×
Cookies help us deliver our Services. By using our Services, you agree to our use of cookies. Learn More.

Twitch May Have Made DMCA Bans Even Quicker

If you've been following the Twitch scene for a while, then you've more than likely come across the DMCA issues that have made streamers furious with Twitch. Whether it's an issue with music or specific games, streamers have struggled with navigating the tricky world of copyright claims, particularly within the last year. Now, Twitch has made it easier than ever to file a DMCA complaint against streamers.

On May 4, former Twitch admin Saysera shared new screenshots of a new Twitch form, which allows users to file a detailed copyright complaint directly through Twitch. In the past, those with complaints would have to email Twitch to start the process, which was a bit more difficult. According to Creator Hype's Zach Bussey, this new system was created specifically to report copyright infractions in video content.

This content would essentially be clips or even emotes that were stolen from other creators on the platform — user JeffCraigTV mentioned that people would need a Twitch account in order to submit a claim this way, so it doesn't appear to be meant for music labels or even big companies.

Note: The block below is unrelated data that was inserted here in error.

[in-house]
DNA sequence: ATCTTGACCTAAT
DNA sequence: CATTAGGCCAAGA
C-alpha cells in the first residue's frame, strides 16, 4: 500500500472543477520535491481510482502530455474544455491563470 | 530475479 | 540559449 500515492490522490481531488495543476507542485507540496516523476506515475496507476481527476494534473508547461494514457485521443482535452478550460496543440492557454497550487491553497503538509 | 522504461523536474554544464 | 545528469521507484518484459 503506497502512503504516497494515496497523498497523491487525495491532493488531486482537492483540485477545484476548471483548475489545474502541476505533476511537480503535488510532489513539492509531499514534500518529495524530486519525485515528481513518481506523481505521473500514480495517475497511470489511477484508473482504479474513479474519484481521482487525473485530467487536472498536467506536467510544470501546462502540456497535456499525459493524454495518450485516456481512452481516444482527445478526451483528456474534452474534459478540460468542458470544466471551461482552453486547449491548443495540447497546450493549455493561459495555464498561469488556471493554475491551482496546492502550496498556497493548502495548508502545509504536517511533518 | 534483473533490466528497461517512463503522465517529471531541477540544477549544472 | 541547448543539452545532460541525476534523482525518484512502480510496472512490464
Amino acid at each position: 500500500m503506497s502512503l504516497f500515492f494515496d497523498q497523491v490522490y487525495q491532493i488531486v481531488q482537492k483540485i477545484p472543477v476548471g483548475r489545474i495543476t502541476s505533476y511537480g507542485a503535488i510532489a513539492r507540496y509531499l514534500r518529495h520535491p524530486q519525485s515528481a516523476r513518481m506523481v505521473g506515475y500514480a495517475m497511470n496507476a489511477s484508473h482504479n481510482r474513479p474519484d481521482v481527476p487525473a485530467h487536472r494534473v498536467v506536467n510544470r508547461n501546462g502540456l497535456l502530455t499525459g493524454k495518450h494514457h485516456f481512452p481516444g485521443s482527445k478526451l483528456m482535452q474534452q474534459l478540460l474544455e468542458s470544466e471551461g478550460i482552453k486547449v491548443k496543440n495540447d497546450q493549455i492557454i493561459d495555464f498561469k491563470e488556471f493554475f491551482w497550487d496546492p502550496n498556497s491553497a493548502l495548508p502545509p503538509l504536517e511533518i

In the past, gaming companies have reacted differently to DMCA complaints. Nintendo has used them as a way to keep certain games off of Twitch, while CD Projekt Red actually helped streamers by creating a "streamer mode" in "Cyberpunk 2077" that disabled copyrighted music.

Streamers were split on just how to feel about this new form.

Twitch streamers have mixed feelings

Streamers couldn't seem to agree on what this addition to Twitch meant for the future. On one hand, some streamers, like LambbChops, were happy about the addition, because this could prevent other creators from using stream clips without permission. Saysera speculated that this new system applied to emotes and other created content that's stolen often — however, Twitch partner KisakaToriami didn't think emotes would be part of this system. In other words, there are still quite a few questions about how this new system even works. 

Twitch streamer Trui hoped for a better appeal system, since the reporting system has clearly been updated. According to Trui, it can take months for an appeal to even be looked at, much less fixed. Another streamer, Angeltjee, agreed with this gripe and shared another appeal story: "I got muted for songs I have a license for and also never heard back on the appeal." 

Zach Bussey expressed concerns about the possibility that Twitch would accidentally bring back the "mid-2010s YouTube era," a time where videos were being taken down left and right because of user-submitted complaints. Only time will tell if this system will be good for honest creators or if it will be a way for users to harass streamers, as currently fear.